Our Advance Directives will outline our plans for the end of our lives.
And when we begin what will probably be the last year of our lives,
we should expand our Advance Directives to explain
how our medical ethics apply to the new situation created
when we know what disease or condition is likely to cause death.  
This updated explanation of our plans for death  
should refer to the doctors' statements of our condition and prognosis
and restate in our own words what we are expecting.
If we have misunderstood our physical condition and its likely outcome,
then any request for death might be premature.  
Such possible misunderstandings will be uncovered
when we explain our reasons for requesting death.
All reasonable requests for death must take the medical facts into account.

     Our reasons for deciding to end our lives under certain conditions
instead of waiting for a natural death
might have many factors that are not medical.
We can ask ourselves:  
Are we ready to die—emotionally, socially, spiritually, philosophically?
What last few things must be accomplished
to make us ready to draw our lives to a close?
In many cases, our personal reasons for choosing death  
will be more important than the medical facts.  
And it will help those who care about us to understand our decision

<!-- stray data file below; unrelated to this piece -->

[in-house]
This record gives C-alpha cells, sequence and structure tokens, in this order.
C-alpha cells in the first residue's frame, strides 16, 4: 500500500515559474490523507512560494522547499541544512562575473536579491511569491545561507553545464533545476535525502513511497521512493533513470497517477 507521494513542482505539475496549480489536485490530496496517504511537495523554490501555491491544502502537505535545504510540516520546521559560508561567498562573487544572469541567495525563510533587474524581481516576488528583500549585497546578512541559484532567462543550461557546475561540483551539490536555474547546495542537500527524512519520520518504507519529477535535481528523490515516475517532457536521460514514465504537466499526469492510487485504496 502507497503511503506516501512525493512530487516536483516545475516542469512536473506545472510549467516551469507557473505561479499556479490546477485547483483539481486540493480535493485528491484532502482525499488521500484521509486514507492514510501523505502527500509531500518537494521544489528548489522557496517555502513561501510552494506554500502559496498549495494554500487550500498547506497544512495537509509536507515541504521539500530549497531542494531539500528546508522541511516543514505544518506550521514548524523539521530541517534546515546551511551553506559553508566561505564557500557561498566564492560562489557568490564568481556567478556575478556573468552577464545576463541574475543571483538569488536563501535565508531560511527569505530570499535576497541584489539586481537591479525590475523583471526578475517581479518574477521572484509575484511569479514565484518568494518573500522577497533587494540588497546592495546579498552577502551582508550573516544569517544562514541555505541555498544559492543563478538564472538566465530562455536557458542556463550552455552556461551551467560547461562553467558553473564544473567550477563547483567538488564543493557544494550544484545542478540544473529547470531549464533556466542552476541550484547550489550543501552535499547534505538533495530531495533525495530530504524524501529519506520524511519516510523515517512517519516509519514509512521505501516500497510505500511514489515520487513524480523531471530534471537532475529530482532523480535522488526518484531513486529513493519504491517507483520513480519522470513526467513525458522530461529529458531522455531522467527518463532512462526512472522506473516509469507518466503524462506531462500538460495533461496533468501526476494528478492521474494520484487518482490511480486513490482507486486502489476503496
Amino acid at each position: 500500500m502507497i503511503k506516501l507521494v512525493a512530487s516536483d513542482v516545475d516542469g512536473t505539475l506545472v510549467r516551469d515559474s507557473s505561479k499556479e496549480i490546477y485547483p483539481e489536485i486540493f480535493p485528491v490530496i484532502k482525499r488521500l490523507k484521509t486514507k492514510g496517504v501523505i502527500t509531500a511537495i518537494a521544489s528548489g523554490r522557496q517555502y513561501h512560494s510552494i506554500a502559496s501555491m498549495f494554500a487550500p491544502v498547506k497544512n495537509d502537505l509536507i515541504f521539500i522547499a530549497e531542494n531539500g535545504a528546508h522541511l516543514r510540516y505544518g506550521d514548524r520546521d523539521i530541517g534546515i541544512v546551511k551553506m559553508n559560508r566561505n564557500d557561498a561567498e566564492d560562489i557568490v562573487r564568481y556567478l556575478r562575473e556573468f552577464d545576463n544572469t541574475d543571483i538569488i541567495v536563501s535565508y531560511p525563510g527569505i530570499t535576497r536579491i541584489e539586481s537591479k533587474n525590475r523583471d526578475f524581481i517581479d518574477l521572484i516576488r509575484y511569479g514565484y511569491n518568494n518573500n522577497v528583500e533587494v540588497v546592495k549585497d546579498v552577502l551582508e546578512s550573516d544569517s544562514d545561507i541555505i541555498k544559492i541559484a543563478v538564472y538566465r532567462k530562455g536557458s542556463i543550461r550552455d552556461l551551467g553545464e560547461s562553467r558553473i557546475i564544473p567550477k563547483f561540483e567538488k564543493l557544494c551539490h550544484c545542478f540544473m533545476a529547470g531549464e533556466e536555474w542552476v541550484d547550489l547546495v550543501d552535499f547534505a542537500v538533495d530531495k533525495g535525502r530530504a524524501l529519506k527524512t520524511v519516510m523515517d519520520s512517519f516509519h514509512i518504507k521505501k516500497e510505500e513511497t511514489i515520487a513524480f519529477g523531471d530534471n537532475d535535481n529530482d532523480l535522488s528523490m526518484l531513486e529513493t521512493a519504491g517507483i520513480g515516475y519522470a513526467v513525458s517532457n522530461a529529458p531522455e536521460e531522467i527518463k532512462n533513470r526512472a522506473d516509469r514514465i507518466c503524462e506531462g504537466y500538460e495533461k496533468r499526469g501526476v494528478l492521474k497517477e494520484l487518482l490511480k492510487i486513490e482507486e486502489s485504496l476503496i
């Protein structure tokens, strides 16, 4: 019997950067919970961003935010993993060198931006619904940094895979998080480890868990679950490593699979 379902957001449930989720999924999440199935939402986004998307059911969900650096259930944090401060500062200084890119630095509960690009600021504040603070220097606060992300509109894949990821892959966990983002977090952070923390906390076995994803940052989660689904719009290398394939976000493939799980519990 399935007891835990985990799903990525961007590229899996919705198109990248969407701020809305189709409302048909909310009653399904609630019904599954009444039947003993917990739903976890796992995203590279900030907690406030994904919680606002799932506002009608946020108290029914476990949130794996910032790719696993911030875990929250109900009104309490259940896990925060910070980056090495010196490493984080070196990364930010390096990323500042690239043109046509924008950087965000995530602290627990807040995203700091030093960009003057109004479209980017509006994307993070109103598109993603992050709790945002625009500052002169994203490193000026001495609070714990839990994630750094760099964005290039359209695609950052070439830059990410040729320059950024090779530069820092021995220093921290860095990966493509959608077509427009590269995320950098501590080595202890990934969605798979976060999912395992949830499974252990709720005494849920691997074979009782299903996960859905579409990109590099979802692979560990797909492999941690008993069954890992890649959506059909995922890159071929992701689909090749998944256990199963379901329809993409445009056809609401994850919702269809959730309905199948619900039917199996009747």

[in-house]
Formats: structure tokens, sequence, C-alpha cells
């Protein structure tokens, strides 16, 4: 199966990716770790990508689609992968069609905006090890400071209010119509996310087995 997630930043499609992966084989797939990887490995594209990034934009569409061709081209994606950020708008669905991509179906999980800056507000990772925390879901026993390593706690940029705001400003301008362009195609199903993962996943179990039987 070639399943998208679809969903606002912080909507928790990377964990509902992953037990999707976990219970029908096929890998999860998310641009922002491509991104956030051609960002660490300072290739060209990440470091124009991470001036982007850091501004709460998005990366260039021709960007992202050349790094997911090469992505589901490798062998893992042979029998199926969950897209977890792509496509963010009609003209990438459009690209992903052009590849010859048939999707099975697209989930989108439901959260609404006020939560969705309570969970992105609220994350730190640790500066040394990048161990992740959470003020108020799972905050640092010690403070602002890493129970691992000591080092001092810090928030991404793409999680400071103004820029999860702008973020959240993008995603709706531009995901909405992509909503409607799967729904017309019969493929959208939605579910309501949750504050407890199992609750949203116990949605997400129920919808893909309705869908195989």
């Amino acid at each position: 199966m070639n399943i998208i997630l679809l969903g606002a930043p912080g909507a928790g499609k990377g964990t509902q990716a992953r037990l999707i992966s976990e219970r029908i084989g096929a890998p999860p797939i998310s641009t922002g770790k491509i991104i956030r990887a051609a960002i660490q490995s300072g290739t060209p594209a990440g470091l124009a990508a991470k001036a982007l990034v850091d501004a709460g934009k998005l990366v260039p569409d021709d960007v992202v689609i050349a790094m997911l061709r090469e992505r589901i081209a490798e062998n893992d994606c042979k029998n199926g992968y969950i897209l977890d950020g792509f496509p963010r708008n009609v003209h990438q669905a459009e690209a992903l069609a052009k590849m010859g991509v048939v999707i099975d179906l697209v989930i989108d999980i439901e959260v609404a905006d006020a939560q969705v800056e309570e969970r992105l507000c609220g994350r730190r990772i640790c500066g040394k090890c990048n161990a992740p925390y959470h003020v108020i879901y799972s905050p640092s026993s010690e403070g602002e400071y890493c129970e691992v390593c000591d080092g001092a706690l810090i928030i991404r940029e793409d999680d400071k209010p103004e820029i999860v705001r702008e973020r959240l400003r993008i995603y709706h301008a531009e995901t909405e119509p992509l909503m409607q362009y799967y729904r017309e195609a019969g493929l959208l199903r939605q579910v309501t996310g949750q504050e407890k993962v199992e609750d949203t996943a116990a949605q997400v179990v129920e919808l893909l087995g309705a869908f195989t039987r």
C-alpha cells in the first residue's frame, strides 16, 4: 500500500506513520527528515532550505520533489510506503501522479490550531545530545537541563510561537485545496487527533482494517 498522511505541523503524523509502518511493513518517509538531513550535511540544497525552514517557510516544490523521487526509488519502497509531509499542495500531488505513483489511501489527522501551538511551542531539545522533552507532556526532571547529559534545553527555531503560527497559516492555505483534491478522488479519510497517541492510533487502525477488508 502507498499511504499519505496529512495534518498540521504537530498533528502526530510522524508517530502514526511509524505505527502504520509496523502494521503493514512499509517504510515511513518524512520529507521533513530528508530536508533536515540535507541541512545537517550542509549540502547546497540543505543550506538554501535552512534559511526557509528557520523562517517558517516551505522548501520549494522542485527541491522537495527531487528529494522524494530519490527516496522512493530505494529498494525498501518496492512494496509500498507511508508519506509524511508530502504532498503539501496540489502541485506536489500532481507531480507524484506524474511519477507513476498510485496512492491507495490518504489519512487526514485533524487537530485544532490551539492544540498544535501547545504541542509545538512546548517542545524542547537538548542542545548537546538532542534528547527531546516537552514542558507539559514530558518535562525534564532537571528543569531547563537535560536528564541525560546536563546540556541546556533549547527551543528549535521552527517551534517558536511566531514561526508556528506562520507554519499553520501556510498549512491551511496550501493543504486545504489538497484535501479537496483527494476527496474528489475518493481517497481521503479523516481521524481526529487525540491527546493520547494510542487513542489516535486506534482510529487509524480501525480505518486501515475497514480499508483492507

if we explain these personal factors explicitly in writing.

     Our requests for death express in the fullest possible way
our personal autonomy and self-determination—our right-to-die.
In order to make sure that our requests for death are serious
they must be made formally and in front of witnesses.

    If we have lost the power to speak, our in-person requests
can be made by some other reliable means of communication.
We can mark "yes" or "no" answers to a series of written questions.
Or we can blink our answers to a set of questions
that require consistent answers to the same questions in different forms.
If we can still write, the witnesses will observe us writing with our own hands
or using some electronic means of expressing our views
that make certain that the requests are coming from our free choices.
Such methods are intended to show that we are still functioning as persons
who are capable of making medical decisions.
These in-person requests for death must be witnessed by neutral observers
who can swear that we were of sound mind when we answered
—and that we did unambiguously request death.